Tsagaan Sar – Mongolian Lunar New Year
Tsagaan Sar is the Mongolian lunar New Year’s festival. It is often celebrated around the same time as the Chinese New Year. However, Mongolians generally deny any Chinese origin or influence, so the celebration is sometimes referred to as the Mongolian New Year or Asian New Year when translated into English.
The White Moon holiday is celebrated two months after the first new moon following the winter solstice. In 2008, White Moon falls on Feb. 8th. After Naadam, Tsagaan Sar is the second-most important Mongolian holiday. Around the New Year people greet each other by saying “Amar mend uu”, a very formal greeting which one says to one’s elders. Mongolians also visit friends and family on this day and exchange gifts.
A typical Mongolian family will meet in the home dwelling of the eldest male in the family. When greeting their elders during the White Moon festival, Mongolians grasp them by their elbows to show support for them. The eldest male receives greetings from each member of the family except for his wife. During the greeting ceremony, family members hold long pieces of colored cloth called khadag. After the ceremony, the family eats buuz and drinks airag (fermented mare’s milk) and exchanges gifts.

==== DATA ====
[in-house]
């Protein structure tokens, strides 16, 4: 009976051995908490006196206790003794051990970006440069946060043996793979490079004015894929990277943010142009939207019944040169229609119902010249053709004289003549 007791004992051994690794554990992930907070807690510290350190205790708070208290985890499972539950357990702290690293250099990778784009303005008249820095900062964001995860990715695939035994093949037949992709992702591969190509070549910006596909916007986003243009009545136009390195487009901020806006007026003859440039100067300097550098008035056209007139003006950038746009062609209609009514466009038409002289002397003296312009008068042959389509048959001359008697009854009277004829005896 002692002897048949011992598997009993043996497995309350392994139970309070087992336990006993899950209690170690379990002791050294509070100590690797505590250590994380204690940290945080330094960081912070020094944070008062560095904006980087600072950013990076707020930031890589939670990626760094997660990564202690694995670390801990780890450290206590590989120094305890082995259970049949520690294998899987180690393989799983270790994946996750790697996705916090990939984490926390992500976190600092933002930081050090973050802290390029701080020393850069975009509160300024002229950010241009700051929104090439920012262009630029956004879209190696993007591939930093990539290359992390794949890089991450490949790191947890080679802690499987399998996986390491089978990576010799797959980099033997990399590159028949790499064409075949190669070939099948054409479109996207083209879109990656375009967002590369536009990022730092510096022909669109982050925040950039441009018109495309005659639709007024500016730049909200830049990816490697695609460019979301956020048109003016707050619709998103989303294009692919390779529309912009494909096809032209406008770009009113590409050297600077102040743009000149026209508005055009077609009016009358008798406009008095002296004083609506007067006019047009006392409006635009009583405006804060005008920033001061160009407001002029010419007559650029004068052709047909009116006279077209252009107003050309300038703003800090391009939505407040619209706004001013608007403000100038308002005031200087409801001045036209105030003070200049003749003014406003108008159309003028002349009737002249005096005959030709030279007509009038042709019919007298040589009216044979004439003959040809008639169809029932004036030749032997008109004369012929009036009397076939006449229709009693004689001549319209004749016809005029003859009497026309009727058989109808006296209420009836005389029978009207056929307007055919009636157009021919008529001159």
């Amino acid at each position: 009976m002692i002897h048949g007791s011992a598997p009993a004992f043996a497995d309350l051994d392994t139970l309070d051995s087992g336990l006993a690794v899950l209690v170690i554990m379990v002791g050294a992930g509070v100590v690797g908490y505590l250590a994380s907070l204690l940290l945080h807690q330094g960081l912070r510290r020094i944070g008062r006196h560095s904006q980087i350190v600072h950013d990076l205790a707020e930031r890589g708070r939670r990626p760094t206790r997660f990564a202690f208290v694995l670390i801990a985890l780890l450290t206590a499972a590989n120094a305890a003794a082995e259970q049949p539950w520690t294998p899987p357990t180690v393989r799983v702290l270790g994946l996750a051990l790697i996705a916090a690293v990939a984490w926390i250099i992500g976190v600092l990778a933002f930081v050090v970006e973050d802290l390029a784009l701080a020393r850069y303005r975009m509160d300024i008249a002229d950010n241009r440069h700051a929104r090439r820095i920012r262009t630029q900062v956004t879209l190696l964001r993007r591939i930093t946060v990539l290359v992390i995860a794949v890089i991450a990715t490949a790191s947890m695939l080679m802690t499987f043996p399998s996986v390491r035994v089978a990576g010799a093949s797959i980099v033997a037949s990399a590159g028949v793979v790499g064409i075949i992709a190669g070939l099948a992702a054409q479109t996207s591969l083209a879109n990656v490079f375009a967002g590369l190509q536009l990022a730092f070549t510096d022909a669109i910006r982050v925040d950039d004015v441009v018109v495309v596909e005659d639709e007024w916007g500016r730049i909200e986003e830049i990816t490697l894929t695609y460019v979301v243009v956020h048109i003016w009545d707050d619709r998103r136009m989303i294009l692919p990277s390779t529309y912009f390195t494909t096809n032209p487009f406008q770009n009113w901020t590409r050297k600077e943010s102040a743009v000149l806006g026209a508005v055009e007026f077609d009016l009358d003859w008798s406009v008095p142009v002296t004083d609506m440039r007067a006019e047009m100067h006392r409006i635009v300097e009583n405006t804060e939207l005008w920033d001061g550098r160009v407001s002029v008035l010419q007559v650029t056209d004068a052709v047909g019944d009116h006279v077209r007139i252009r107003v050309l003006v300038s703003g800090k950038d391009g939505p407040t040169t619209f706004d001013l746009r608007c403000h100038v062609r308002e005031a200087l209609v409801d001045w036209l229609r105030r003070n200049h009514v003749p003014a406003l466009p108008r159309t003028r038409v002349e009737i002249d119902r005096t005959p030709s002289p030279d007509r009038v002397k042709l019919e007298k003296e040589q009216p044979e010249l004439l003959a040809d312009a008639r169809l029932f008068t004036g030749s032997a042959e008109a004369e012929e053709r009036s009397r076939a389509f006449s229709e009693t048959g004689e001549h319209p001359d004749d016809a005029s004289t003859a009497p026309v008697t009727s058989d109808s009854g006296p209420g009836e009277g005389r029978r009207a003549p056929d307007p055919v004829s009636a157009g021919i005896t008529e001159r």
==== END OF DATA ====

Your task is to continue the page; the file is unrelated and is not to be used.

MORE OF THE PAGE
The day before Tsagaan Sar is called “Bituun”. On this day, families gather together–immediate family usually, in contrast to the large feast gatherings of White Moon day–and see out the old year. Traditionally, Mongolians settle all issues and repay all debts from the old year by this day. Mongolians eat their fill at the Bituun meal, as tradition says that if you are hungry after Bituun you will be hungry for the whole coming year.
Traditional food for the festival includes a grilled side of sheep and minced beef or minced lamb steamed inside pastry, a dish known as buuz. Tsagaan Sar is a lavish feast, requiring preparation days in advance, as the women make large quantities of buuz and freeze them to save for the holiday.